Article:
Cherokee High School
Basic Economic Concepts
Daniel A. Gagnon
AP MICROECONOMICS UNIT #1
BASIC ECONOMIC CONCEPTS
GEORGIA PERFORMANCE STANDARDS IN THIS UNIT
Fundamental Economic Concepts
SSEF1 The student will explain why limited productive resources and unlimited
wants result in scarcity, opportunity costs, and trade offs for individuals, businesses,
a. Define scarcity as a basic condition that exists when unlimited wants exceed limited
b. Define and give examples of productive resources (e.g., land (natural), labor (human),
capital (capital goods), entrepreneurship).
c. List a variety of strategies for allocating scarce resources.
d. Define opportunity cost as the next best alternative given up when individuals,
businesses, and governments confront scarcity by making choices.
SSEF2 The student will give examples of how rational decision making entails
comparing the marginal benefits and the marginal costs of an action.
a. Illustrate by means of a production possibilities curve the trade offs between two
b. Explain that rational decisions occur when the marginal benefits of an action equal or
exceed the marginal costs.
SSEF3 The student will explain how specialization and voluntary exchange
between buyers and sellers increase the satisfaction of both parties.
a. Give examples of how individuals and businesses specialize.
b. Explain that both parties gain as a result of voluntary, non-fraudulent exchange.
SSEF4 The student will compare and contrast different economic systems and
explain how they answer the three basic economic questions of what to produce,
how to produce, and for whom to produce.
a. Compare command, market, and mixed economic systems with regard to private
ownership, profit motive, consumer sovereignty, competition, and government
b. Evaluate how well each type of system answers the three economic questions and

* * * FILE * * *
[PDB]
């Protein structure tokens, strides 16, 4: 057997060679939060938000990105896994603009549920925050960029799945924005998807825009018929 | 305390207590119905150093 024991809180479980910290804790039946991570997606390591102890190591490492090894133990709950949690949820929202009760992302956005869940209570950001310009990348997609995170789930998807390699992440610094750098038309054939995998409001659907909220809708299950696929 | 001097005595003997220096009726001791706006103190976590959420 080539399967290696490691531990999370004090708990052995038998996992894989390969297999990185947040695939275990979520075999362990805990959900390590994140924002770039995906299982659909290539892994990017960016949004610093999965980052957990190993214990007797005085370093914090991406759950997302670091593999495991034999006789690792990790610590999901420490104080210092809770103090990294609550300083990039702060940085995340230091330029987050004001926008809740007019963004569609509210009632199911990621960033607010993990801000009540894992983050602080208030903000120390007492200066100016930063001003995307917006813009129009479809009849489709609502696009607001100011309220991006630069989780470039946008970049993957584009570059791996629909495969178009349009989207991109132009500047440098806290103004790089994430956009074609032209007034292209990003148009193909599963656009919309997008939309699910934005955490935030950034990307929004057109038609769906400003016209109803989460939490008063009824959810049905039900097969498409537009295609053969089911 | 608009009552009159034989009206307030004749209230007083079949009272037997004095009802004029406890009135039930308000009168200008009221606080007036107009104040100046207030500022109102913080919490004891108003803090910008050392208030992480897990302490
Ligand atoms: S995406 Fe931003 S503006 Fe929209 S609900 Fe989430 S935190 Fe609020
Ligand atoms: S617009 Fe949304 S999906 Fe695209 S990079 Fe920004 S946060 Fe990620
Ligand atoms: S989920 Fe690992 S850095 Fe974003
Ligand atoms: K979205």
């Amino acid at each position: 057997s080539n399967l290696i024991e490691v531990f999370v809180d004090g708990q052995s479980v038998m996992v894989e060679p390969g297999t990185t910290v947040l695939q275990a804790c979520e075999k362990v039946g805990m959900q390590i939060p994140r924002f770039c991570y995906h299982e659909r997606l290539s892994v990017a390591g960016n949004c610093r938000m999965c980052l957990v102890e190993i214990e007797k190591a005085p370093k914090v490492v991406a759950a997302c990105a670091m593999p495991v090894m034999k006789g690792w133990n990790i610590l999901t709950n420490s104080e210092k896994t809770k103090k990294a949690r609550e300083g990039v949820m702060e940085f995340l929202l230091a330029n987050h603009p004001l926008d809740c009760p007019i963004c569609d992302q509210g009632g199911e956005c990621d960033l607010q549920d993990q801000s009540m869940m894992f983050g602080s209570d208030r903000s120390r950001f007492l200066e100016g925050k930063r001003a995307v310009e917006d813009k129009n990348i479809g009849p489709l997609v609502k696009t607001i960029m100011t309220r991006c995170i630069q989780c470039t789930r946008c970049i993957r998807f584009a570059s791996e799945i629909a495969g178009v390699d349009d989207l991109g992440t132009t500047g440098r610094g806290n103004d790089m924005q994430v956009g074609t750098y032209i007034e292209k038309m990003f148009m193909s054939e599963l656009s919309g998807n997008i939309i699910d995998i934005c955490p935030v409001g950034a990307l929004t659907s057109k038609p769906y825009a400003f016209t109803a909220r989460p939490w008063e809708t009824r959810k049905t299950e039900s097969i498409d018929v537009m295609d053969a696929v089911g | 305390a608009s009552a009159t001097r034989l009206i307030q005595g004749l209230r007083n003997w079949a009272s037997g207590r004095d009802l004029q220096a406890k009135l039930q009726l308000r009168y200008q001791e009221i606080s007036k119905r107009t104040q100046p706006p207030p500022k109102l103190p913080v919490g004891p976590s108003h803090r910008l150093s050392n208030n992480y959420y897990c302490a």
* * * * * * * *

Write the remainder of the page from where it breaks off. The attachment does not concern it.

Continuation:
meets the broad social and economic goals of freedom, security, equity, growth,
efficiency, and stability.
SSEF6 The student will explain how productivity, economic growth, and future
standards of living are influenced by investment in factories, machinery, new
technology, and the health, education, and training of people.
a. Define productivity as the relationship of inputs to outputs.
b. Give illustrations of investment in equipment and technology and explain their
relationship to economic growth.
c. Give examples of how investment in education can lead to a higher standard of living.
SSEMI1 The student will describe how households, businesses, and governments
are interdependent and interact through flows of goods, services, and money.
a. Illustrate by means of a circular flow diagram, the Product market; the Resource
market; the real flow of goods and services between and among businesses, households,
and government; and the flow of money.
SSEIN1 The student will explain why individuals, businesses, and governments
trade goods and services.
a. Define and distinguish between absolute advantage and comparative advantage.
b. Explain that most trade takes place because of comparative advantage in the
production of a good or service.
SSEIN2 The student will explain why countries sometimes erect trade barriers and
sometimes advocate free trade.
d. List specific examples of trading blocks such as the EU, NAFTA, and ASEAN.
COLLEGE BOARD STANDARDS IN THIS UNIT
I. Basic Economic Concepts . . . . . . . . . . . . . . . . . . . . . . . . . . . . . . . . . . . . . . .
A. Scarcity, choice, and opportunity cost
B. Production possibilities curve
C. Comparative advantage, absolute advantage, specialization, and trade
D. Economic systems
E. Property rights and the role of incentives
F. Marginal analysis
1. Chapter 1: pp. 3-11. 5. Chapter 5: pp. 89-92.
2. Chapter 1: pp. 11-18. 6. Chapter 23: pp. 441-448.
3. Chapter 2: pp. 28-41. 7. Chapter 5: pp. 96-100.
4. Chapter 5: pp. 84-89.
1. An Economic Way of Thinking. 4. Introduction to International Trade.
2. Opportunity Cost and PPC. 5. Computing Abs./Comp. Advantage and